We could see no form of anything at all if all were in the dark nor even if all were in the light. The contrast of shadow and light is needed to define the form. Opposites are always necessary to each other. This is why they are present throughout the universe and moreover present in all possible combinations and proportions in all possible rhythms and patterns. It is present in life, in all things, in planets and seasons. It is the eternal and invariable law of manifested existence.
For anything to exist for us at all, it needs an opposite to compare it with, or it will remain non-existent to our consciousness.
Thinking cannot come into existence at all unless it recognizes the pairs of opposites.
We could not appreciate Good if we had not experienced Evil. We could not appreciate Reality if we had not become lost in Appearance. It may be that for us humans, the ultimate meaning of the cosmos lies implicit in this truth.
The acting self needs an outer world and an inner one--both.
All things in man's experience can be classified into pairs of opposites--that which experiences and that which is experienced. In each pair the first member itself becomes, on analysis, the second member of another pair.
Whatever we look at, we see only in a relationship of contrast to something else. It is a mistake to consider this opposition to be antagonistic. On the contrary, each should be considered a part of the other if our perception is to be true and our judgement correct. This teaches us to synthesize, to look at both sides of a thing, to include both points of view in an argument, and to add the similarities also instead of noting the differences alone.
It may be unusual, inconsistent, startling, to propose that we think in terms of opposing ideas, of conflicting statements, and find identity in variety, but that is Nature's own way--her Yin and Yang.
It is a teaching which plays on contradictions and finds room for opposites. It sees them both in the structure of the universe and in the movement of evolution. It puts them in its approach to human problems.
Each view of a thing or idea implies the existence of the contrary view.
To understand that the universal evolution depends upon a two-way interconnected movement, and that its comprehension requires us to think about it in oppositional terms, is to be liberated from the narrow, one-sided, incomplete, and intolerant thinking which is responsible for so many absurdities and miseries in human history.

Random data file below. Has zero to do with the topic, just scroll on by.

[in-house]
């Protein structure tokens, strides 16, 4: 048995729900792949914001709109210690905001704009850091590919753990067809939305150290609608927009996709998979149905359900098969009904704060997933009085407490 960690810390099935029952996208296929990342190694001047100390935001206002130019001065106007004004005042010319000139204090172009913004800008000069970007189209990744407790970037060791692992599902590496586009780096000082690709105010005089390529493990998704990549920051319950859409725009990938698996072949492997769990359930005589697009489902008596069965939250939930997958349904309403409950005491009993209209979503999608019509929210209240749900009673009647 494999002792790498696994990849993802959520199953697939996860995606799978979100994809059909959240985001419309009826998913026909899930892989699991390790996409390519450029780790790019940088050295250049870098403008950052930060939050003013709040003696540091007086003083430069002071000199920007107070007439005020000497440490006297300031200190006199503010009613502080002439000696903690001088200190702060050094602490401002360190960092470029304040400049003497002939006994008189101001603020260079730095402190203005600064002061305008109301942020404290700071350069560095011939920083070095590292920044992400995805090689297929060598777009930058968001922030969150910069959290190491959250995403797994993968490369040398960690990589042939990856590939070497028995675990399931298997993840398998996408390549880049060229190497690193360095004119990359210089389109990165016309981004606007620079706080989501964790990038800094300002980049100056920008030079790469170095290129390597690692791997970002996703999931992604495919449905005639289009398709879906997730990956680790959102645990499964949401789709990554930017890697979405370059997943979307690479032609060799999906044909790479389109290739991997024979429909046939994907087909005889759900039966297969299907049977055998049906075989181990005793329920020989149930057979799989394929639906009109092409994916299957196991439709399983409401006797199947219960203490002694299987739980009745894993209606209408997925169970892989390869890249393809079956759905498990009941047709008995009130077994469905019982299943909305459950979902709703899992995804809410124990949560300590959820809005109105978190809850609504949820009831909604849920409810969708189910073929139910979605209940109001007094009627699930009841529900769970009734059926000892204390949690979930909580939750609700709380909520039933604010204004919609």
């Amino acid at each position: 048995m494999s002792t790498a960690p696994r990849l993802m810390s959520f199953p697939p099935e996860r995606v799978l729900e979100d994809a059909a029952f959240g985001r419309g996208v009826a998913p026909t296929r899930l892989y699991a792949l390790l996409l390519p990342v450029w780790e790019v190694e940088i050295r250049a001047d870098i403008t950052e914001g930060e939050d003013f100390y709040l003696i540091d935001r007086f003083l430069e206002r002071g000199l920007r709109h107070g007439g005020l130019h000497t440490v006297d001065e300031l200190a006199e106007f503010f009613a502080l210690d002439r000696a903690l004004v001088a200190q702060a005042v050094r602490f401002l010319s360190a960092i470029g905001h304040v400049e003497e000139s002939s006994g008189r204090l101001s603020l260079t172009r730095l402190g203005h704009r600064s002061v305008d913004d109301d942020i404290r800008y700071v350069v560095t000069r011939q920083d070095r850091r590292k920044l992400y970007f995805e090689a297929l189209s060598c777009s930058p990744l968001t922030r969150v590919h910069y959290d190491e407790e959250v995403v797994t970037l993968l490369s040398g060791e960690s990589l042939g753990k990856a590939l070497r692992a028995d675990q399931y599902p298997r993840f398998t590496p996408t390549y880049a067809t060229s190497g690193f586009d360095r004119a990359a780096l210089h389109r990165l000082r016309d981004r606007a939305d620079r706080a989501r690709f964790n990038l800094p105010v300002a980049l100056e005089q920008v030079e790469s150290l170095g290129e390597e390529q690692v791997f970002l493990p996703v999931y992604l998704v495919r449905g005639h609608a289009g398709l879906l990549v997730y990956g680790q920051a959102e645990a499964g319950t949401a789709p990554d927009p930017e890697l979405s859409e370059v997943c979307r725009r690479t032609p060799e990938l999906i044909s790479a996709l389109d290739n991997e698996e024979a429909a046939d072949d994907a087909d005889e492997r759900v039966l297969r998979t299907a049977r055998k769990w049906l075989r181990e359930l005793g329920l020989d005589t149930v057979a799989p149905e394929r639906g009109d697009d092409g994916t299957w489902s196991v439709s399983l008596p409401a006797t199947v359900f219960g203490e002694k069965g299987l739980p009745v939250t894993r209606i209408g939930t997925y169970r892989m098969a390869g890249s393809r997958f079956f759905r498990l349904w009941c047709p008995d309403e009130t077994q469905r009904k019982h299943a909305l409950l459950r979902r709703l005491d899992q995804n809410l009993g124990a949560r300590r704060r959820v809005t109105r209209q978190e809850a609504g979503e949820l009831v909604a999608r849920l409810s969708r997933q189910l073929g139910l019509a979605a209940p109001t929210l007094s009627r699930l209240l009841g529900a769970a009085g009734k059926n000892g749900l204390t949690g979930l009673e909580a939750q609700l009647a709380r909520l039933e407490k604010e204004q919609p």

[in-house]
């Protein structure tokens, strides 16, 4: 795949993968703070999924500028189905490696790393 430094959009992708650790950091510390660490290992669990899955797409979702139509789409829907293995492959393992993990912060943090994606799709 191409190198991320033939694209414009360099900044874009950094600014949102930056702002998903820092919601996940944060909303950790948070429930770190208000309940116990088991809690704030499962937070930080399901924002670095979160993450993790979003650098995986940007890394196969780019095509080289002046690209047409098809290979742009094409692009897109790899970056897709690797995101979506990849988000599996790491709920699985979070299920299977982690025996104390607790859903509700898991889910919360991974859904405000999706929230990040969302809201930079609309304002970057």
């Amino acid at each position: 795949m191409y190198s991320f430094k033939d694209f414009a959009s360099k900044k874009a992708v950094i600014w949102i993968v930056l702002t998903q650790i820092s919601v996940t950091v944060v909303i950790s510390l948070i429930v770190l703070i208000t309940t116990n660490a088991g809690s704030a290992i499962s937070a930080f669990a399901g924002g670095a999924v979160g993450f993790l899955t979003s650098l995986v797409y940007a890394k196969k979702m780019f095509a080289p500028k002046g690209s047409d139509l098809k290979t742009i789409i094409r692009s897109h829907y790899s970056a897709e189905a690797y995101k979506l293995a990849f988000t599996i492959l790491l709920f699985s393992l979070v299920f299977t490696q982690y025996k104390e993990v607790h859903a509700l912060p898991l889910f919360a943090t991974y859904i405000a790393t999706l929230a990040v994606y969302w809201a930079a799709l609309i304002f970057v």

Optimism becomes as unreasonable as pessimism when both ignore the two-faced character of fortune and Nature, the Yin-Yang interplay.
A view of the World which fails or refuses to recognize that the opposites are essential to it, which accepts its beauty but not its ugliness, is not complete and only half true.
Nothing exists without its contrary: if there is suffering as well as sweetness in life, that is no accident, nor is it brought into the scheme of things by human evil alone.
In the end, a man must recognize that there are two forces at work in Nature--and therefore in his own life--the one benign, the other hostile.
The good and the evil are so mingled together that it is futile to expect to find one without the other.
If he hears the lark singing and notes its joy, he hears also the captured prey of hawk and owl and notes their screams. If he admires the beauty of Himalaya, he remembers the large number of living creatures buried at its upheaval.
The brutality of Nature is certainly present but so is its beauty. If the piranha fish devours any live creature mercilessly, the lark flies delightedly.
This play of opposites exists not only in Nature but also in human destiny. We observe repeatedly how fortune and misfortune are either intermingled or follow one another in phases. The modern Italian writer Cesare Pavese received in 1950 the highest literary praise of his country, yet, before the year came to its end, he took his own life.
There are two principles which are fundamental in the operations of our universe, even though they are opposed to one another. We humanly label one good and the other bad, not seeing how one is necessary to the existence of the other and both to the universe.
A world without pain, without suffering, is a utopian, impossible world.
The complete truth is that the universe is neither hostile, as many scientists conclude, nor friendly, as many religionists believe: it is both.
Geometrical patterns and designs not only symbolize the universe's structure and nature, process and operation; they also show its harmonies and symmetries, conflicts and oppositions, its lights and shadows.
Both forces--the static and the dynamic--are present in existence, in Nature and human life.
In the universe everything has its opposite; the one cannot exist unless at some point in time the other also exists.
The contradiction between yin and yang is a surface one only. They interact with each other and work together dynamically in association with the World-Idea.
It would be a mistake to believe that these two forces, although so very different from each other, are fighting each other. This is not so. They are to be regarded as complementary to one another. They are like positive and negative poles in electricity, and they must exist together or die together. They are inseparable, but the need between them is correct balance, or equilibrium.